Understanding Self and Others

 

On Monday David Gibson began a 5-day workshop on Understanding Self and Others. The group engaged enthusiastically in the exercises and realized they were learning a lot about how to live in community.

On Tuesday the group was delighted to welcome Paul Luseni who arrived after completing duties at the university in Makeni. The group was by now getting into a healthy routine of living together with some preparing the community prayer, others cleaning around the house, doing the washing up and preparing the breakfast.

The workshop revealed some great insights from the African cultural perspective. In terms of growing up and the parenting it was noted that in Africa a wider circle of adults perform the parenting role rather than only the biological parents, well captured in the proverb “It takes a village to raise a child”. Another insight was that in Africa men are expected to be decisive and strong in order to play their rightful role in society. This presents a challenge for men seeking to develop their feminine side by showing tenderness and by nurturing others.

“How might my belief about myself and others be preventing me becoming the person I want to be?” was a key question as the workshop on “Understanding Self and Others’ entered the halfway stage. David posed the question for all: “Is the person I want to be, a Brother?”  If so, it needs a real conviction that it is the best way for me to live in freedom.

The group was fascinated to learn that the “scripts” each of us have been given by our birth and childhood, strongly influence our beliefs and adult patterns of behaviour. Once the group was more aware of their scripts, they could see that there are ways of modifying them as adults.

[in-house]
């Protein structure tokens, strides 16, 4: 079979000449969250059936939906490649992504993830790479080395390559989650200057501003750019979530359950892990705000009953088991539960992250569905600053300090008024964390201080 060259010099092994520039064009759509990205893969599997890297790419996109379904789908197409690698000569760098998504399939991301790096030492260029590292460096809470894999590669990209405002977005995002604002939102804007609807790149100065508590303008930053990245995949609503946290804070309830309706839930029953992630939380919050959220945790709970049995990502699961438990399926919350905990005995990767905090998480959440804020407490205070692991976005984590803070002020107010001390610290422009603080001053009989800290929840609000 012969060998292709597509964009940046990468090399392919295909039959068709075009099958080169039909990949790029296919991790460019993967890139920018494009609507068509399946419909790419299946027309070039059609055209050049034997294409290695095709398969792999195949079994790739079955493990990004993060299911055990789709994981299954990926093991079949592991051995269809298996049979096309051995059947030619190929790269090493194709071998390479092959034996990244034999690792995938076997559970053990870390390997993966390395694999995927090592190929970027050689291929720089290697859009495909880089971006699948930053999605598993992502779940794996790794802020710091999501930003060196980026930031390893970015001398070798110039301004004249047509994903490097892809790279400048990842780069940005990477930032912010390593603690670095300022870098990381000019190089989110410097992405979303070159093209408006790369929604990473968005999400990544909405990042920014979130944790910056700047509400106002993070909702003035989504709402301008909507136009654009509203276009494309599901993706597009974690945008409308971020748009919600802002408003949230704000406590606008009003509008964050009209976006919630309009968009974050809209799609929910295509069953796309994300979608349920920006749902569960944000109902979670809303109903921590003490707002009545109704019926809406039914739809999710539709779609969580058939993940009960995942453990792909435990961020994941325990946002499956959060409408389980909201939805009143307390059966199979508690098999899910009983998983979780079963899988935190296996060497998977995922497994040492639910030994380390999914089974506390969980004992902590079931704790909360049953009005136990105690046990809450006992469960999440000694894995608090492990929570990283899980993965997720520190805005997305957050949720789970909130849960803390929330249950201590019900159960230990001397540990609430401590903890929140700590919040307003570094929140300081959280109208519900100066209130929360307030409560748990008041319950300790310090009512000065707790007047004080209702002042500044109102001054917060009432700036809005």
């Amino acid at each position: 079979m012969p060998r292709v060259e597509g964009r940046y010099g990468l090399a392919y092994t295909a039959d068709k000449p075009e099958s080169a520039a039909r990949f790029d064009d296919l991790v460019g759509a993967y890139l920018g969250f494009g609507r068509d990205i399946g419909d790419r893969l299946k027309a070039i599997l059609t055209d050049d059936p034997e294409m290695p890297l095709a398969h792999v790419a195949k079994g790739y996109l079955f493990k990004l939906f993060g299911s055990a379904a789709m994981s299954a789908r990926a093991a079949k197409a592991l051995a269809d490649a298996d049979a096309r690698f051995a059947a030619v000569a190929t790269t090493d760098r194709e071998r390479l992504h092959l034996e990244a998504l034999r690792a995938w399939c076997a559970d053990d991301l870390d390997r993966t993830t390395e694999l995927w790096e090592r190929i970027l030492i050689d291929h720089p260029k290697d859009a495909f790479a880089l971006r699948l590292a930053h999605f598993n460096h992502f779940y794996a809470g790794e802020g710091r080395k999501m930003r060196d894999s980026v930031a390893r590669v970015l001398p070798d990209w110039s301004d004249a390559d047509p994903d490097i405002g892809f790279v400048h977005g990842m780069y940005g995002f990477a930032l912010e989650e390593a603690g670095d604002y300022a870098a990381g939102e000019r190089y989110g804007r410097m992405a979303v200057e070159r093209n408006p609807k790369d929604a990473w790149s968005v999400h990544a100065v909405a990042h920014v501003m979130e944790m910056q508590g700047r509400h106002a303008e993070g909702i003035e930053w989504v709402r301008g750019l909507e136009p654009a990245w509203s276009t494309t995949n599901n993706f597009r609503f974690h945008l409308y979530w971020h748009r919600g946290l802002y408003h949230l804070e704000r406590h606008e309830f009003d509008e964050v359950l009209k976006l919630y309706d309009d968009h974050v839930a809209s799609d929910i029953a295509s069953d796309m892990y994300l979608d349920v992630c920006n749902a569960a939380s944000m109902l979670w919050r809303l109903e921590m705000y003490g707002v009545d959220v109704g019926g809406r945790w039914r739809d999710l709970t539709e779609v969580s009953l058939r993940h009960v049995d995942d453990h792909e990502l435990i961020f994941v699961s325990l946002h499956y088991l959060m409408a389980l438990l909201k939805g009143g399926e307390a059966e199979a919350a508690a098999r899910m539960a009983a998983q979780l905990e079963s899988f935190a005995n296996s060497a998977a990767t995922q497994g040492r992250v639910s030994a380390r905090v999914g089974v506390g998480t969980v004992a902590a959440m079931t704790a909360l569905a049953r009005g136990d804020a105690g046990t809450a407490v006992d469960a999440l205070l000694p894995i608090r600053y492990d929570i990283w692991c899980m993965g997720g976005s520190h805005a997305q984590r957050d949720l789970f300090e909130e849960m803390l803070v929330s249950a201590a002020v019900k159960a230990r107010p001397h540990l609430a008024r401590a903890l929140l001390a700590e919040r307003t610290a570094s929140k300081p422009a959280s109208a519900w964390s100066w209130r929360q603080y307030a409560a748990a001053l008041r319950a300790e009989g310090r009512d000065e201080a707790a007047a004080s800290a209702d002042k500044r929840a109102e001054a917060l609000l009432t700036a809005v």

“Strokes” are expressions of affirmation of others. An affirmation session gave rise to such comments as “humbling”, “new insights into myself”, “honest” and “why do we wait until these sessions to say these things to each other?”

Common situations of conflict in community were named …  competing demands for use of the community vehicle or for favourite TV programmes, asking for money from the bursar. If such small issues of conflict are not dealt with openly then they can build up inside us leading to a major blow up. How to manage these inevitable conflicts was left to next week’s workshop on “conflict management”.

The group thanked David, their facilitator for the week, with such comments as … “I was attentive and awake throughout and never bored”, “the facilitator was active and involved us in small group work which kept our energy levels up”, “he was well prepared” and “I learned a lot”.

The week was rounded off by a well-earned social with stories, jokes and games shared by all.

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